That said, when I tuned into WGRZ’s live-stream online, I admired the composure and straightforwardness of the anchors and reporters, including my former co-worker Ewing.

If you listen to her words, regarding both the historic snowstorm and her general advice for journalists, you will hear a recurring theme: being connected to the community. In order to truly reach your audience, you have to get to know them. Ewing is a native Western New Yorker who now works in the region, but she continues to develop her contacts and get a feel for the people who value her as a media voice.

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3 GREAT STORIES: Starring November sweeps (Part 2)

Every week, I shine the spotlight on some of the best storytelling in the business and offer my comments. “3 Great Stories of the Week” will post every Monday at 8 AM.

Ferguson business keeps windows clear as others board up (11/20/14, KARE-TV): We begin this week with where we left off last week: with a powerful piece about Ferguson, Mo. from the storytelling team of Boyd Huppert and Jeff Christian.

This piece is deceptively straightforward, focusing on a husband and wife who opened a burger bar one day before the shooting of Michael Brown … and have since kept it open, while other businesses have boarded up all around them.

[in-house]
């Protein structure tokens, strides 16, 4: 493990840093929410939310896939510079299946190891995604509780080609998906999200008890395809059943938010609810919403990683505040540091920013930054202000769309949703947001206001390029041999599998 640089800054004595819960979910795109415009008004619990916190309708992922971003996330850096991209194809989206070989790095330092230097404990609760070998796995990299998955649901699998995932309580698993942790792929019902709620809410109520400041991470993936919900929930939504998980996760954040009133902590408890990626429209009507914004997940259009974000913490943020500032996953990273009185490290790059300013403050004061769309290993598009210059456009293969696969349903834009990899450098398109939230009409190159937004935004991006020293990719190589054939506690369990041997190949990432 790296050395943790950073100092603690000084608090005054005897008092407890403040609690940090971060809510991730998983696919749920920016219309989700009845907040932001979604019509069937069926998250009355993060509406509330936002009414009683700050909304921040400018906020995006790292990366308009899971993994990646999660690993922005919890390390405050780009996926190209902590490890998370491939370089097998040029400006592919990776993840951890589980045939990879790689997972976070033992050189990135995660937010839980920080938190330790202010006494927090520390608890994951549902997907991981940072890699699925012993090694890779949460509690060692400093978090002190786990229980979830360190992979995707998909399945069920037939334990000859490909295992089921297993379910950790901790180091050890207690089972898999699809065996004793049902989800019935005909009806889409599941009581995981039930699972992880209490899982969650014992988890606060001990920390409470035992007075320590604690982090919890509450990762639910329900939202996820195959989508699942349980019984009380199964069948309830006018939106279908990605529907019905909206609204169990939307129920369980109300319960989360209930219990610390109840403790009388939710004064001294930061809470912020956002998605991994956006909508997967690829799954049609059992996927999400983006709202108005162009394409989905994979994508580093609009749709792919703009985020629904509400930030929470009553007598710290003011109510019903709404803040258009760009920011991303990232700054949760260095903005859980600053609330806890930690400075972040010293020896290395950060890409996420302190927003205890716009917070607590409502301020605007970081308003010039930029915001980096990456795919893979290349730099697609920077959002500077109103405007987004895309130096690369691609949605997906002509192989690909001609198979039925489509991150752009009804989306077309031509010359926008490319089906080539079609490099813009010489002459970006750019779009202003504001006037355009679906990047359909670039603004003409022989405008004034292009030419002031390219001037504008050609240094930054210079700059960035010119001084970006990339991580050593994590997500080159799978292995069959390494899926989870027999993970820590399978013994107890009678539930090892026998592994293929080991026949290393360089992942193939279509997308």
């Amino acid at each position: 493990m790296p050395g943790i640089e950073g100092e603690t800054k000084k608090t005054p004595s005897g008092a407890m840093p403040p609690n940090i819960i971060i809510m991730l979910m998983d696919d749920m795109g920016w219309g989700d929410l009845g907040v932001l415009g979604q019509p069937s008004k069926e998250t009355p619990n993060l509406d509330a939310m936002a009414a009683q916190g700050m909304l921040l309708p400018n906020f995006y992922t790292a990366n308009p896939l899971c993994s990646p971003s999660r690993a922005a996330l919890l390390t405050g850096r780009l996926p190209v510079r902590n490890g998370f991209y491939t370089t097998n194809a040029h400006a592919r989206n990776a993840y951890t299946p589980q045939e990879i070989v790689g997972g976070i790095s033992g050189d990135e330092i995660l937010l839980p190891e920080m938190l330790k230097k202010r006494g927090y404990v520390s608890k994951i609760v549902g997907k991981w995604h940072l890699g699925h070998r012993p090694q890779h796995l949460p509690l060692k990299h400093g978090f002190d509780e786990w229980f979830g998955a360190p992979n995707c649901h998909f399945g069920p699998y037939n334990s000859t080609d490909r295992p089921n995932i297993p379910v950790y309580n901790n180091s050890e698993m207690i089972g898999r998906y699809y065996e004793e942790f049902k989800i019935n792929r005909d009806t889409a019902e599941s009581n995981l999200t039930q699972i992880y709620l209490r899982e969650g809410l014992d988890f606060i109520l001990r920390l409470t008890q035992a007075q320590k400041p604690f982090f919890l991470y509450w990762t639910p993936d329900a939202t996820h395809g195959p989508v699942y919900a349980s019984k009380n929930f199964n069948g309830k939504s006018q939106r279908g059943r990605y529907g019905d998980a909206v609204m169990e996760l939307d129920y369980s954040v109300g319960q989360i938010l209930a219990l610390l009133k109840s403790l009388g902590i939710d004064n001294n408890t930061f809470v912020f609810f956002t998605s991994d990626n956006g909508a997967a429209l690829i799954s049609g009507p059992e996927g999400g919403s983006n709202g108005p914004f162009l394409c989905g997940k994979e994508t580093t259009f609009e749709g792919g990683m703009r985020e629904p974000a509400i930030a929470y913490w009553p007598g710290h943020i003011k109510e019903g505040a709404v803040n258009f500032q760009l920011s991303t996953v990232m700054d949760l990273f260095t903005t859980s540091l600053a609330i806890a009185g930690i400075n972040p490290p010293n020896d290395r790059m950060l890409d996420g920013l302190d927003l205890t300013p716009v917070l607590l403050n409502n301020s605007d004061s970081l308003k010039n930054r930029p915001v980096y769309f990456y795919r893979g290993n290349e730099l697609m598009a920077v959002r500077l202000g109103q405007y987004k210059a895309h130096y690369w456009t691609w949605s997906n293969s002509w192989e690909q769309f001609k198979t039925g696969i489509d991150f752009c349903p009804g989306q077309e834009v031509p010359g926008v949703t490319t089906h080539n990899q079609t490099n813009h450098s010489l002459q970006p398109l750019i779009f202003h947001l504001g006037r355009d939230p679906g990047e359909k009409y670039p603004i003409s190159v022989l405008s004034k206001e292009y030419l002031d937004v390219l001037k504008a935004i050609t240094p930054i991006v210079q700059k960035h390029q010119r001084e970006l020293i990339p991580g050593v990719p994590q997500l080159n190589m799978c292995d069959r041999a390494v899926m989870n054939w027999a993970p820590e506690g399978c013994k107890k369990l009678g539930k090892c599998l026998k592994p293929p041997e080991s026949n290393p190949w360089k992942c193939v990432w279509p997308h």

The best TV pieces often thrive on moments — those uninterrupted glimpses that the viewer seemingly experiences right along with the subject of the story. Huppert and Christian find several of those here, helping to bring three-dimensional humanity to the coverage of Ferguson.

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3 GREAT STORIES: Starring Niagara Falls, skydiving, and snails

Every week, I shine the spotlight on some of the best storytelling in the business and offer my comments. “3 Great Stories of the Week” will post every Monday at 8 AM.

First thing’s first: this web site looks a little bit different.

I am excited to introduce some visual changes to the Telling The Story blog, thanks to an exciting new WordPress theme that will give me numerous options as a blogger and storyteller. Take a look around:

  • Click on the icon in the top-left corner to see a slide-out sidebar full of options.
  • Check out the various posts, and notice the color-coding that now exists for each category.
  • Most of all, enjoy! The content will remain the same — 3 Great Stories every Monday and a fresh commentary or podcast every Wednesday — but with some visual perks and additions.

Without further ado, let’s kick off the second year of the Telling The Story blog with three terrific stories from this past week:

(Not so) frozen Niagara Falls (3/5/14, WGRZ-TV Buffalo): This piece found a soft spot in my heart.

Not only does it come from my former stomping grounds (Buffalo, NY), my former employer (WGRZ-TV, the city’s NBC affiliate), and my former co-worker (reporter Dave McKinley), but it lovingly showcases the area’s greatest claim to fame:

Niagara Falls.

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3 GREAT STORIES: The “riding the wave of long-form writing” edition

Every week, I shine the spotlight on some of the best storytelling in the business and offer my comments. “3 Great Stories of the Week” will post every Monday at 8 AM.

Seems like the pendulum, in the written world, is heading back towards long-form journalism.

Major web sites — including ones that generally traffic in web clicks, like Slate and BuzzFeed — have devoted entire sections to long reads. One web site even calls itself “LongReads” and commits itself strictly to long-form work.